Welcome to the PHT Morning Skate, a collection of links from around the hockey world. Have a link you want to submit? Email us at email@example.com.
• Montreal Canadiens owner Geoff Molson and general manager Marc Bergevin rocked the Tomas Plekanec turtleneck during the forward’s 1,000th game ceremony on Wednesday night. [Getty Images]
• Jake Dotchin also signed with the Ducks, and filed a grievance against the Tampa Bay Lightning for having his contract terminated last month. He needs to pass through waivers first before joining the Ducks. [Raw Charge]
• Will the real Penguins please stand up? [Pensburgh]
• Digging deep into the Vegas Golden Knights’ sluggish start. [Sportsnet]
• How the Washington Capitals are going about fixing their faceoff woes. [NBC Washington]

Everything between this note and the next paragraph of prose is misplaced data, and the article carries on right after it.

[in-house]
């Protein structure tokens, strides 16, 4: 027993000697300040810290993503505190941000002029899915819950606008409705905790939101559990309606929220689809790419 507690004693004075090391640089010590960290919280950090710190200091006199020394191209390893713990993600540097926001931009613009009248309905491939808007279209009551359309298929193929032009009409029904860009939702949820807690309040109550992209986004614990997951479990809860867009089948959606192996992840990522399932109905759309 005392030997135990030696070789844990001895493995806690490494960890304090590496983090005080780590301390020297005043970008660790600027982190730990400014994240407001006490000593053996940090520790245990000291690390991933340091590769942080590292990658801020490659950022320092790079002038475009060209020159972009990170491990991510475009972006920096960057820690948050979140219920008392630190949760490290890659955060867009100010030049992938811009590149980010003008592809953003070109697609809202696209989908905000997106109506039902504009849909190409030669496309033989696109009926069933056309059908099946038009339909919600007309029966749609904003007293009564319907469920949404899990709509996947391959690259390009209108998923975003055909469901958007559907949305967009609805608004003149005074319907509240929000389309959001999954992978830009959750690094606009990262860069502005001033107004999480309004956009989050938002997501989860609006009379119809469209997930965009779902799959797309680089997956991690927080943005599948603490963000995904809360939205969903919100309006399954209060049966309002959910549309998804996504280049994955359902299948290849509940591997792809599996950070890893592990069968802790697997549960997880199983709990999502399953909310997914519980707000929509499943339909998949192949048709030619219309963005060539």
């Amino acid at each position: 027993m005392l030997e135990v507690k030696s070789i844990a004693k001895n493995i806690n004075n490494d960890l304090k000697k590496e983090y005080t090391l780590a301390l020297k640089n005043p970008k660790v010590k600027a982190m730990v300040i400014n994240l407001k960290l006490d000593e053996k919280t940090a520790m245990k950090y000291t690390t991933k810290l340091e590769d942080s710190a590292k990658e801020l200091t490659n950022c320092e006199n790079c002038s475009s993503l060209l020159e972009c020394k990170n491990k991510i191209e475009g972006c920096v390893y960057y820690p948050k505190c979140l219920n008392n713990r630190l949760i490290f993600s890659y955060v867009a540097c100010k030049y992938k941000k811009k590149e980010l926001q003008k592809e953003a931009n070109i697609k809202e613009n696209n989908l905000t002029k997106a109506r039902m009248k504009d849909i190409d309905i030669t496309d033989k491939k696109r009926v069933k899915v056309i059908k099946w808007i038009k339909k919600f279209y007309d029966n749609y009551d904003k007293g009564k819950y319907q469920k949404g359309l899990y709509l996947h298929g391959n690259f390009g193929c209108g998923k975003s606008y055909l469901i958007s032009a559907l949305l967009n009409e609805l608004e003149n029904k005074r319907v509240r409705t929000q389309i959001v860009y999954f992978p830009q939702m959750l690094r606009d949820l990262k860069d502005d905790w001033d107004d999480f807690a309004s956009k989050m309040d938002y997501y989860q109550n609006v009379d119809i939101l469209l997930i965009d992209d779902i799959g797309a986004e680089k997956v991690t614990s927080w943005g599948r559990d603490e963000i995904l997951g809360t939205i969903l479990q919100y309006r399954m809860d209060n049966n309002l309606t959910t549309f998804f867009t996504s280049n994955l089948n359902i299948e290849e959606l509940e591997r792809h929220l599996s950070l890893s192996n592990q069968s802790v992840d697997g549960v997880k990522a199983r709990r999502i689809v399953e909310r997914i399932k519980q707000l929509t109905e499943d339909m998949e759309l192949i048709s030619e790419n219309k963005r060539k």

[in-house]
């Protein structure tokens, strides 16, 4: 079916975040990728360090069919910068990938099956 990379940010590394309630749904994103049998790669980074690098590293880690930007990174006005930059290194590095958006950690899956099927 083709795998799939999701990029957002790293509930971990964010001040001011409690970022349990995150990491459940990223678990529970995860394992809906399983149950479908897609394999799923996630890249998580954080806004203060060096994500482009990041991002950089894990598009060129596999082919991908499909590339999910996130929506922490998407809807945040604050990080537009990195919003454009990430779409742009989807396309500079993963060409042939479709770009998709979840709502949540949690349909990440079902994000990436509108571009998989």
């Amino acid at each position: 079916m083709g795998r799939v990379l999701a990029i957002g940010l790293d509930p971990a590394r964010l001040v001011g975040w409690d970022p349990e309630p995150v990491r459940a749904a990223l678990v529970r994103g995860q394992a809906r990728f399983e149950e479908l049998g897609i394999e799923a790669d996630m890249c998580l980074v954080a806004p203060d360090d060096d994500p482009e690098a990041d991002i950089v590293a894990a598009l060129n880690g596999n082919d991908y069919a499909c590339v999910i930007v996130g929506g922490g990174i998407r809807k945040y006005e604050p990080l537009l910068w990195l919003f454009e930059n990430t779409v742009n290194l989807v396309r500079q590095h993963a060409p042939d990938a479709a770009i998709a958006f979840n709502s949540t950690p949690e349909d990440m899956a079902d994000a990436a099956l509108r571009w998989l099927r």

• A small sample size, but what can we take away from the Columbus Blue Jackets’ five games so far? [Jackets Cannon]
• A visual of what the Arizona Coyotes’ zero even strength goals looks like. [The Point]
• Time for the Chicago Blackhawks to start grabbing points in regulation and not relying on overtime. [Blackhawk Up]
• At some point this season the depth of the Dallas Stars is going to have to step up. [Defending Big D]
• Finally, get to know a bit about Jack Hughes, the likely No. 1 pick in next June’s NHL entry draft:
BUFFALO, N.Y. (AP) — With a laugh, Kim Pegula’s competitive nature kicked in when the subject of the Toronto Maple Leafs hiring Hayley Wickenheiser was broached.